NEW YORK – It would appear that storm clouds are on the horizon at IBM (NYSE:IBM). In the company’s most recent advertising campaign claims that IBM powers 270,000 more websites than Amazon (NASDAQ:AMZN) does, via big blue’s cloud computing service. However, this is a not entirely true as IBM has been a major laggard in the cloud rental market, only having bought their way into the sector this past July with the acquisition of SoftLayer Technologies.
In fact, IBM has spent a lot of time in recent years downplaying cloud services such as Amazon’s as insecure, low-margin business of little interest to a ‘serious’ computing company. In 2011, IBM executive Ric Telford told Bloomberg’s Ashlee Vance, ‘you can’t just take a credit card and swipe it and be on our cloud.’
IBM value proposition was that it new their customers better and that their cloud system was safer. However, hundreds of big-name internet companies including Dropbox and Netflix (NASDAQ:NFLX) were more than happy to let Amazon handle their ‘credit cards’.
Further complicating IBM’s cloud strategy were questions about the company’s accounting. In July, IBM disclosed that the U.S. Securities and Exchange Commission was investigating IBM’s cloud-revenue figures. IBM also lost a key CIA bid to Amazon; this will make IBM’s security pitch tougher to sell. Moreover, IBM’s $ 2 billion purchase of SoftLayer, and their use of SoftLayer’s cloud tech instead of their own appears to strike a final blow to IBM’s old cloud strategy.
Overall, IBM’s reluctance to get into the credit card-swiping end of the cloud is keeping with their strategy to avoid low margin businesses. However, the market seems to be moving towards infrastructure as a commodity and IBM is ill equipped to handle this transition. While there is plenty of market for the company to chase, IBM’s revenue will keep falling as long as this strategy remains in place as other companies turn to it less and less.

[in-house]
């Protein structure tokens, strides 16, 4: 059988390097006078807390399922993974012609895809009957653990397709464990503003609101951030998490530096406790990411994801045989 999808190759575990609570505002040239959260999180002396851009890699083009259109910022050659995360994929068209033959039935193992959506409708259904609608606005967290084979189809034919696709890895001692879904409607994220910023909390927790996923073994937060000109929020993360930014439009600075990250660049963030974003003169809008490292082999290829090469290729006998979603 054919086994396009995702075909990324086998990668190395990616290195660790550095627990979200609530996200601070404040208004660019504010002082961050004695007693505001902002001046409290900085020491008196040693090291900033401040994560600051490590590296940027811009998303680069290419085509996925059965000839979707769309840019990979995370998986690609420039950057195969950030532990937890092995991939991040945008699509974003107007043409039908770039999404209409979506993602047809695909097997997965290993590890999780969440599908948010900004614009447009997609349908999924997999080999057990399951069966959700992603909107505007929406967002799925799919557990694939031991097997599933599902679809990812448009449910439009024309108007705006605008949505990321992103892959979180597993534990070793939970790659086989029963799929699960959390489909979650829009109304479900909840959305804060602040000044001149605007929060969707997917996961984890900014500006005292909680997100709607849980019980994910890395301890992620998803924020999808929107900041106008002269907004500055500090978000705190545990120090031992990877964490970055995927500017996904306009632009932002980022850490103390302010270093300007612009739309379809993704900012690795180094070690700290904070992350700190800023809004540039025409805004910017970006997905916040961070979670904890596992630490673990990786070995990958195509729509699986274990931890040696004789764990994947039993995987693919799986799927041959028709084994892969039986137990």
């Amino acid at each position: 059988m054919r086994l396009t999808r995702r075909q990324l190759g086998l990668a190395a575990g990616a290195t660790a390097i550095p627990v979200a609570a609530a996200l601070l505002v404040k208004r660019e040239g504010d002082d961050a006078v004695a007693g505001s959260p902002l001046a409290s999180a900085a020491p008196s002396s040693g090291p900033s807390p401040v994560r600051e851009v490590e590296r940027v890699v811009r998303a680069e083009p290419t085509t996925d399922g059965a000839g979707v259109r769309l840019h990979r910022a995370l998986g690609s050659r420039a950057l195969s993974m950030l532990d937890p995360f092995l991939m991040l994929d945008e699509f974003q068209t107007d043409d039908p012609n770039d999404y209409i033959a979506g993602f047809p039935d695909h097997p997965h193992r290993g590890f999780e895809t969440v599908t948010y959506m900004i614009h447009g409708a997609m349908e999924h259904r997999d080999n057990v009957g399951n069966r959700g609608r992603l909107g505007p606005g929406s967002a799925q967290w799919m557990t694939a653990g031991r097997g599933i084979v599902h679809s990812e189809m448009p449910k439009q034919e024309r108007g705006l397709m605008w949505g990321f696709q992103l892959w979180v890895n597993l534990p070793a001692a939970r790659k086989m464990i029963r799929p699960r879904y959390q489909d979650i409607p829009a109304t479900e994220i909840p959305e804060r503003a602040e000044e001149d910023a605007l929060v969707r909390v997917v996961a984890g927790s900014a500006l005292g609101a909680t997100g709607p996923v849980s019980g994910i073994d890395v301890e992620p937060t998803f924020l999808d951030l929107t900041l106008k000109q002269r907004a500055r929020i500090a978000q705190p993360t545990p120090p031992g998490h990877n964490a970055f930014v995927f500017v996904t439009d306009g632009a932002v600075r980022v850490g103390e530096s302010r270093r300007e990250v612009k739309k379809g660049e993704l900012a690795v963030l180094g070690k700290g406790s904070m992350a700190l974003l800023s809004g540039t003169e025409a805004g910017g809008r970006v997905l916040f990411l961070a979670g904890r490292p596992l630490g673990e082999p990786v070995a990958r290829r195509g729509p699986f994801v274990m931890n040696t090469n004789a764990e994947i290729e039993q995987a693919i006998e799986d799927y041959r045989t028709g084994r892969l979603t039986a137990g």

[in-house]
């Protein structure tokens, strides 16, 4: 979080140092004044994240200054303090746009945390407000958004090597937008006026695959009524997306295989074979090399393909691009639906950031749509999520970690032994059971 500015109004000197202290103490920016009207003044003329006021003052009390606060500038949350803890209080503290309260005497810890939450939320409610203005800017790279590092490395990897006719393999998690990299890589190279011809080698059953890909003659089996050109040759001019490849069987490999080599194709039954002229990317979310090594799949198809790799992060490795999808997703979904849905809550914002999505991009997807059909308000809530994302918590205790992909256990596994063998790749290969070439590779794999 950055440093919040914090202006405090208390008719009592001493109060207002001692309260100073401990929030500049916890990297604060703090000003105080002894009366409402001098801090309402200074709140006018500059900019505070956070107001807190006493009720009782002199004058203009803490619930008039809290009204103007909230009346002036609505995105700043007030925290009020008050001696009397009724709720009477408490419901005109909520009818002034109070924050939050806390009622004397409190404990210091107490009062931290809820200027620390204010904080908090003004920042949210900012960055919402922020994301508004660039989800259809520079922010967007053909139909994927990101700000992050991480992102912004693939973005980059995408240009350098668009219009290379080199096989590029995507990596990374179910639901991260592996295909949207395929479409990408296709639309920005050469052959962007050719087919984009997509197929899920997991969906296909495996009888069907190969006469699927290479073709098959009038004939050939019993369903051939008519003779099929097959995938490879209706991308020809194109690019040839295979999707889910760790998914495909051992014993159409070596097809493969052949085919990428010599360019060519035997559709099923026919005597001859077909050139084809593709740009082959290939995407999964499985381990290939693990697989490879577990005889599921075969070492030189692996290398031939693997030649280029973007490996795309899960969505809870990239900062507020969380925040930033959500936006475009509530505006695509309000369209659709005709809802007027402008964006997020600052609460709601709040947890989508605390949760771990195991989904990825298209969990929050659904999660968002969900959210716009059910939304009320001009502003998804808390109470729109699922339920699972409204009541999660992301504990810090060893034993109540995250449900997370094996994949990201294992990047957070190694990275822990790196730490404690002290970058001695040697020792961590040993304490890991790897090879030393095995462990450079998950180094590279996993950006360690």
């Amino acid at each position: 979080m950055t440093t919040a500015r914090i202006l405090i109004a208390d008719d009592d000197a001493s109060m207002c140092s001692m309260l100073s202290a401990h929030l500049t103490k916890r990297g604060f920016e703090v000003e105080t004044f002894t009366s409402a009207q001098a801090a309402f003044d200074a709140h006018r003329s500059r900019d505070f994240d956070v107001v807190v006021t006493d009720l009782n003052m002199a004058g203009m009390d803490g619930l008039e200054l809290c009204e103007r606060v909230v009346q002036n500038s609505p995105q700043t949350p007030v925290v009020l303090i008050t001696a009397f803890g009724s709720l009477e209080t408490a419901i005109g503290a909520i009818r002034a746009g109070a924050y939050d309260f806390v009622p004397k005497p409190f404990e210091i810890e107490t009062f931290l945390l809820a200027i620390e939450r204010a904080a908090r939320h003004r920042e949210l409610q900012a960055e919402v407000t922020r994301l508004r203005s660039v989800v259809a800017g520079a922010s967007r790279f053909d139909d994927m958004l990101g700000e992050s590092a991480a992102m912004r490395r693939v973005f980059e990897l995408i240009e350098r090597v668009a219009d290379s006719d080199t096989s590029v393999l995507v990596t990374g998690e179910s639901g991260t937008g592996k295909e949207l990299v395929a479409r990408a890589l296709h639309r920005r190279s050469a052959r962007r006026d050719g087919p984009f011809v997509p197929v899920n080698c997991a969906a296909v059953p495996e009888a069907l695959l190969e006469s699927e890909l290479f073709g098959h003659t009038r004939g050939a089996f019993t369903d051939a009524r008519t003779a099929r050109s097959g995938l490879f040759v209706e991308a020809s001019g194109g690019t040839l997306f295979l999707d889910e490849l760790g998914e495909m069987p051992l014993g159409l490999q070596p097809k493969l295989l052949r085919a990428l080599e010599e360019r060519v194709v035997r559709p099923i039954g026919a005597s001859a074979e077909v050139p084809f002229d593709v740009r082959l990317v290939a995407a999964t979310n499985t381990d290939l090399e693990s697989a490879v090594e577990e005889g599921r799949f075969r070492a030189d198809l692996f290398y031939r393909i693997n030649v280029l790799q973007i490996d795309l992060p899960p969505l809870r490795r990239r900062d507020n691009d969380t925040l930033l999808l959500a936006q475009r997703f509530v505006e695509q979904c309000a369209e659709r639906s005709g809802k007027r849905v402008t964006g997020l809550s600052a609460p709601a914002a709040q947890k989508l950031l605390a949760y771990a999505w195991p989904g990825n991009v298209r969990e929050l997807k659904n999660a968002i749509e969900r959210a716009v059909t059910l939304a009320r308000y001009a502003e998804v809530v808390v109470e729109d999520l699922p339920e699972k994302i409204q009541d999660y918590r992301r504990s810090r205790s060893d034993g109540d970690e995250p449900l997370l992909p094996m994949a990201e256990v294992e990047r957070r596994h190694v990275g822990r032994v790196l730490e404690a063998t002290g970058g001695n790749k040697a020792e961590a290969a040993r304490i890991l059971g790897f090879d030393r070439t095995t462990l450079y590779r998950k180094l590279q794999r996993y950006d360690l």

In the company’s most recent quarter, hardware sales fell by 17 percent and service sales dropped by nearly 4 percent, as did total revenue, which fell to 23.7 billion. The contraction was just as bad in ‘growth markets’ which fell by 9 percent, and the company did not itemize sales in non-growth markets.
Whilst the SoftLayer acquisition shows that IBM knows it needs to engage in some hand-to-hand industry combat if it wants to remain relevant it remains unclear how they will turn around the trend across operating units. Eventually, IBM might have to give up margin to chase revenue, or push innovation to define new markets.
Shares of IBM closed at $ 182.31 on Thursday.
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